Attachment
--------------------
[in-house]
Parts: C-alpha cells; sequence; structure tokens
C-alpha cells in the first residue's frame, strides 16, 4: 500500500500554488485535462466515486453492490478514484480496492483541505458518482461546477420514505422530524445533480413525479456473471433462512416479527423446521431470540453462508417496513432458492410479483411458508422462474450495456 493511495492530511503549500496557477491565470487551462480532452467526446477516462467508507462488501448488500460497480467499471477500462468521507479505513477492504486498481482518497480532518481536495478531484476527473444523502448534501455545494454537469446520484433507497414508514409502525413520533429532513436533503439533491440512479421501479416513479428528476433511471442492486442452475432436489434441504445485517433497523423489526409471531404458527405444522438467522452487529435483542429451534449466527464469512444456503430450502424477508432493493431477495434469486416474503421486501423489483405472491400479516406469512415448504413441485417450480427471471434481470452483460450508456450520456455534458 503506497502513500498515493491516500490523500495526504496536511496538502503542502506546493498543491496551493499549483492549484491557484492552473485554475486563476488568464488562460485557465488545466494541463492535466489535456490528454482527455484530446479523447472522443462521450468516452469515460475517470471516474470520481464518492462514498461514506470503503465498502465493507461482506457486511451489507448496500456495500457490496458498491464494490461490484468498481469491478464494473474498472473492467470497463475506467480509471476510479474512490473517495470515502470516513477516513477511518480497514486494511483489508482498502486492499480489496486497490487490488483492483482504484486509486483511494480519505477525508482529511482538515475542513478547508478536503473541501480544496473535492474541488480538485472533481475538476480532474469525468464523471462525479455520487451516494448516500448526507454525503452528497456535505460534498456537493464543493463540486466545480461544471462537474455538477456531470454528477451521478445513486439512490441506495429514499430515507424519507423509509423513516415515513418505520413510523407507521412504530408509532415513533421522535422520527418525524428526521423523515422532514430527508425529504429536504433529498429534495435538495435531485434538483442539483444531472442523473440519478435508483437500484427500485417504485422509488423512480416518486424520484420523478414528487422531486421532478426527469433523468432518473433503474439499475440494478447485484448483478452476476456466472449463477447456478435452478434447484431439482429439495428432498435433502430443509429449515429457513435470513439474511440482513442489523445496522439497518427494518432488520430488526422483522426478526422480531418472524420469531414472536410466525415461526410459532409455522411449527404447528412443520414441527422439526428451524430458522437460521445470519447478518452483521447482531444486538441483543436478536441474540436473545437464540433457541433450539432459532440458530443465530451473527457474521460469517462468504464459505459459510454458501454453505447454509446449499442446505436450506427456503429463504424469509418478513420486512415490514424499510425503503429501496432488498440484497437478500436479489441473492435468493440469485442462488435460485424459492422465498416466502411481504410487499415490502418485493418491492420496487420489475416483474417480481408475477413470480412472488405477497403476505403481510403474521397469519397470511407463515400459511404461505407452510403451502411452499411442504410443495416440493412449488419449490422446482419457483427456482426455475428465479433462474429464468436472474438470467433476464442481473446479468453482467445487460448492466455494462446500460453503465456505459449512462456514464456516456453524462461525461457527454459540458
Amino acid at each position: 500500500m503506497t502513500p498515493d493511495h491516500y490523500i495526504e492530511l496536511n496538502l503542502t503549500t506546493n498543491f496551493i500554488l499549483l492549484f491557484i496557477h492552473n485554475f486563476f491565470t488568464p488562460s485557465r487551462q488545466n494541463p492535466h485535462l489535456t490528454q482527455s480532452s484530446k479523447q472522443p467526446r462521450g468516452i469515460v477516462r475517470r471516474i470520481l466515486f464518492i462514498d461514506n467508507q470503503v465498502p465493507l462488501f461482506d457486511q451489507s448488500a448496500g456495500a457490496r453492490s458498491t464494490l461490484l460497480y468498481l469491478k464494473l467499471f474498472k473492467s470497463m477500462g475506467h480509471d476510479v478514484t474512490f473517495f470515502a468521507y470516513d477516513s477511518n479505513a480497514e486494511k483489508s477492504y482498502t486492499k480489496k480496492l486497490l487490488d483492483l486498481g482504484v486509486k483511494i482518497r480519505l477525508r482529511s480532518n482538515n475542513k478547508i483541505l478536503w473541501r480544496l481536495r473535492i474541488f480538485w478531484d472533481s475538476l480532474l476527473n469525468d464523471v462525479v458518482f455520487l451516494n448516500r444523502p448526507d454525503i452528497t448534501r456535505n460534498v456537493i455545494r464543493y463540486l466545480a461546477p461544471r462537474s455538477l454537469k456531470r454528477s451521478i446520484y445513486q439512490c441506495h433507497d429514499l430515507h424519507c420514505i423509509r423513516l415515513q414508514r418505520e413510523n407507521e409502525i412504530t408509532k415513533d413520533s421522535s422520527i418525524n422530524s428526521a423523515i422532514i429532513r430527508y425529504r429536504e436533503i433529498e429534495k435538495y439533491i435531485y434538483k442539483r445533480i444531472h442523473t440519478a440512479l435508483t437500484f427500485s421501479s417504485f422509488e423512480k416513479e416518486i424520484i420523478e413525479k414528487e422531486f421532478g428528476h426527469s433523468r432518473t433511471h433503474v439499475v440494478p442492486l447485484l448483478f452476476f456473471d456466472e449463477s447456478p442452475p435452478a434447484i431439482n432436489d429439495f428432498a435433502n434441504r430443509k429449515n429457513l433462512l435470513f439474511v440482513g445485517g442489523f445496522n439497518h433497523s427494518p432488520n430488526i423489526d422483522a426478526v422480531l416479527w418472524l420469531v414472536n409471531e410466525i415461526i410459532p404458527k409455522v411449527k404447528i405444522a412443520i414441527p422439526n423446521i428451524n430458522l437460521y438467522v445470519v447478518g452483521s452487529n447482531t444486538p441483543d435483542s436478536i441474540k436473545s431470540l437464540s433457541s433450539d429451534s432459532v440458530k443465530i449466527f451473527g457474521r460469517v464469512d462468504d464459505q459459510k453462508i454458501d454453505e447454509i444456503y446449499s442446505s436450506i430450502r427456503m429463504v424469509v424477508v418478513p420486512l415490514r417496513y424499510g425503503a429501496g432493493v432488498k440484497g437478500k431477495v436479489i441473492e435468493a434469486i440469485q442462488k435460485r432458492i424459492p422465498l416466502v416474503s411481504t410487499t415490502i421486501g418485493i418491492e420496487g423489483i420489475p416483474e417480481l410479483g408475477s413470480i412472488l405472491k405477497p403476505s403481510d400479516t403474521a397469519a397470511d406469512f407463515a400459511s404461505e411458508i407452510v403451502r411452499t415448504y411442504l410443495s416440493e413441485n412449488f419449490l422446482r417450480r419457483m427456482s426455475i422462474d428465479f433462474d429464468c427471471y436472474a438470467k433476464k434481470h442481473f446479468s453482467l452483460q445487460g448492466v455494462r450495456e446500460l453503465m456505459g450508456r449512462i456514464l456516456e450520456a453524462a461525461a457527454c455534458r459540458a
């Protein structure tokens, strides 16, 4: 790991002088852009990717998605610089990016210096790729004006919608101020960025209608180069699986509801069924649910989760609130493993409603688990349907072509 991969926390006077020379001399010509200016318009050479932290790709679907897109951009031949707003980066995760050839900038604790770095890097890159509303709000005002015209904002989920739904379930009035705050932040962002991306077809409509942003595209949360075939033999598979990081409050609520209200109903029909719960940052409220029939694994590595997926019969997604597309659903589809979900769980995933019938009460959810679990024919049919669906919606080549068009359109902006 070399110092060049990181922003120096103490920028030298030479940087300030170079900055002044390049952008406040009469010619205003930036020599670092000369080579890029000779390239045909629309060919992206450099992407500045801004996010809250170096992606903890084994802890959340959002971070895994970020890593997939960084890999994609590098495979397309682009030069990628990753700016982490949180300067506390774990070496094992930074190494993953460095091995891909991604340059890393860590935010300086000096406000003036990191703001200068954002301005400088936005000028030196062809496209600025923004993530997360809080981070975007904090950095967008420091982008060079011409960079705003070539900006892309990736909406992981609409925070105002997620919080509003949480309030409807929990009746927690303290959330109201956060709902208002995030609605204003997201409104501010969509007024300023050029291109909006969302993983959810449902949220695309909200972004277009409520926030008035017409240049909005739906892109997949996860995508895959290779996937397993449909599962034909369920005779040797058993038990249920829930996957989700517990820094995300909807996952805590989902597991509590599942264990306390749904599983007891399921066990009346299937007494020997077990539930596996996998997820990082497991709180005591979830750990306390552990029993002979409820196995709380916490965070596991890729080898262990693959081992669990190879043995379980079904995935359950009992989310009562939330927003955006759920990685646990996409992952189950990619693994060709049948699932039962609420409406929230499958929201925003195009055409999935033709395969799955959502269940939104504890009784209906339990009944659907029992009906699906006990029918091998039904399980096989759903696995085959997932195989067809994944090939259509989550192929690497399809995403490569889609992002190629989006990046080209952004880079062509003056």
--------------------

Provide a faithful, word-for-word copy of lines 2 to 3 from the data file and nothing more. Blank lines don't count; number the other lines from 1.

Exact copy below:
Parts: C-alpha cells; sequence; structure tokens
C-alpha cells in the first residue's frame, strides 16, 4: 500500500500554488485535462466515486453492490478514484480496492483541505458518482461546477420514505422530524445533480413525479456473471433462512416479527423446521431470540453462508417496513432458492410479483411458508422462474450495456 493511495492530511503549500496557477491565470487551462480532452467526446477516462467508507462488501448488500460497480467499471477500462468521507479505513477492504486498481482518497480532518481536495478531484476527473444523502448534501455545494454537469446520484433507497414508514409502525413520533429532513436533503439533491440512479421501479416513479428528476433511471442492486442452475432436489434441504445485517433497523423489526409471531404458527405444522438467522452487529435483542429451534449466527464469512444456503430450502424477508432493493431477495434469486416474503421486501423489483405472491400479516406469512415448504413441485417450480427471471434481470452483460450508456450520456455534458 503506497502513500498515493491516500490523500495526504496536511496538502503542502506546493498543491496551493499549483492549484491557484492552473485554475486563476488568464488562460485557465488545466494541463492535466489535456490528454482527455484530446479523447472522443462521450468516452469515460475517470471516474470520481464518492462514498461514506470503503465498502465493507461482506457486511451489507448496500456495500457490496458498491464494490461490484468498481469491478464494473474498472473492467470497463475506467480509471476510479474512490473517495470515502470516513477516513477511518480497514486494511483489508482498502486492499480489496486497490487490488483492483482504484486509486483511494480519505477525508482529511482538515475542513478547508478536503473541501480544496473535492474541488480538485472533481475538476480532474469525468464523471462525479455520487451516494448516500448526507454525503452528497456535505460534498456537493464543493463540486466545480461544471462537474455538477456531470454528477451521478445513486439512490441506495429514499430515507424519507423509509423513516415515513418505520413510523407507521412504530408509532415513533421522535422520527418525524428526521423523515422532514430527508425529504429536504433529498429534495435538495435531485434538483442539483444531472442523473440519478435508483437500484427500485417504485422509488423512480416518486424520484420523478414528487422531486421532478426527469433523468432518473433503474439499475440494478447485484448483478452476476456466472449463477447456478435452478434447484431439482429439495428432498435433502430443509429449515429457513435470513439474511440482513442489523445496522439497518427494518432488520430488526422483522426478526422480531418472524420469531414472536410466525415461526410459532409455522411449527404447528412443520414441527422439526428451524430458522437460521445470519447478518452483521447482531444486538441483543436478536441474540436473545437464540433457541433450539432459532440458530443465530451473527457474521460469517462468504464459505459459510454458501454453505447454509446449499442446505436450506427456503429463504424469509418478513420486512415490514424499510425503503429501496432488498440484497437478500436479489441473492435468493440469485442462488435460485424459492422465498416466502411481504410487499415490502418485493418491492420496487420489475416483474417480481408475477413470480412472488405477497403476505403481510403474521397469519397470511407463515400459511404461505407452510403451502411452499411442504410443495416440493412449488419449490422446482419457483427456482426455475428465479433462474429464468436472474438470467433476464442481473446479468453482467445487460448492466455494462446500460453503465456505459449512462456514464456516456453524462461525461457527454459540458